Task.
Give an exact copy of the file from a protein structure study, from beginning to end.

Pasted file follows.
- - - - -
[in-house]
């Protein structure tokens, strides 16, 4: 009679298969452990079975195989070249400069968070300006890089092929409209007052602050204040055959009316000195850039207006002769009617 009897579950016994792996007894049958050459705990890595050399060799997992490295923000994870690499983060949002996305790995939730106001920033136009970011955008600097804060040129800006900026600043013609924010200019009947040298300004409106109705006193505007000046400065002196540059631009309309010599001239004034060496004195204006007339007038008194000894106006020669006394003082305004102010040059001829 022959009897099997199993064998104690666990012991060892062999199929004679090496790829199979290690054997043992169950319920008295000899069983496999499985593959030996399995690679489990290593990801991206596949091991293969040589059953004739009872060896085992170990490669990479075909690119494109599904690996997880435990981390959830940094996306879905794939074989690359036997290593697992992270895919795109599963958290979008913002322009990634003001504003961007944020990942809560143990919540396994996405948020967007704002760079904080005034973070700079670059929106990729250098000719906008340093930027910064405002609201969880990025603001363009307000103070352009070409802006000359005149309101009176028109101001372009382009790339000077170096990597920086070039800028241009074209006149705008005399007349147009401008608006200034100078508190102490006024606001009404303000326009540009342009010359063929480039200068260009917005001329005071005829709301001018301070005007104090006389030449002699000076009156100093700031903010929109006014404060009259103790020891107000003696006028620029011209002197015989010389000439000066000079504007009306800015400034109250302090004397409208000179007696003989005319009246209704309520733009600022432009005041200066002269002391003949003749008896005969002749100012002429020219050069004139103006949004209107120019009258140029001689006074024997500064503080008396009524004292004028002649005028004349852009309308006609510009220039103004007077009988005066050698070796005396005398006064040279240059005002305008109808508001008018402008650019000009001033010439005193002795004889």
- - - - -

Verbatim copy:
[in-house]
């Protein structure tokens, strides 16, 4: 009679298969452990079975195989070249400069968070300006890089092929409209007052602050204040055959009316000195850039207006002769009617 009897579950016994792996007894049958050459705990890595050399060799997992490295923000994870690499983060949002996305790995939730106001920033136009970011955008600097804060040129800006900026600043013609924010200019009947040298300004409106109705006193505007000046400065002196540059631009309309010599001239004034060496004195204006007339007038008194000894106006020669006394003082305004102010040059001829 022959009897099997199993064998104690666990012991060892062999199929004679090496790829199979290690054997043992169950319920008295000899069983496999499985593959030996399995690679489990290593990801991206596949091991293969040589059953004739009872060896085992170990490669990479075909690119494109599904690996997880435990981390959830940094996306879905794939074989690359036997290593697992992270895919795109599963958290979008913002322009990634003001504003961007944020990942809560143990919540396994996405948020967007704002760079904080005034973070700079670059929106990729250098000719906008340093930027910064405002609201969880990025603001363009307000103070352009070409802006000359005149309101009176028109101001372009382009790339000077170096990597920086070039800028241009074209006149705008005399007349147009401008608006200034100078508190102490006024606001009404303000326009540009342009010359063929480039200068260009917005001329005071005829709301001018301070005007104090006389030449002699000076009156100093700031903010929109006014404060009259103790020891107000003696006028620029011209002197015989010389000439000066000079504007009306800015400034109250302090004397409208000179007696003989005319009246209704309520733009600022432009005041200066002269002391003949003749008896005969002749100012002429020219050069004139103006949004209107120019009258140029001689006074024997500064503080008396009524004292004028002649005028004349852009309308006609510009220039103004007077009988005066050698070796005396005398006064040279240059005002305008109808508001008018402008650019000009001033010439005193002795004889």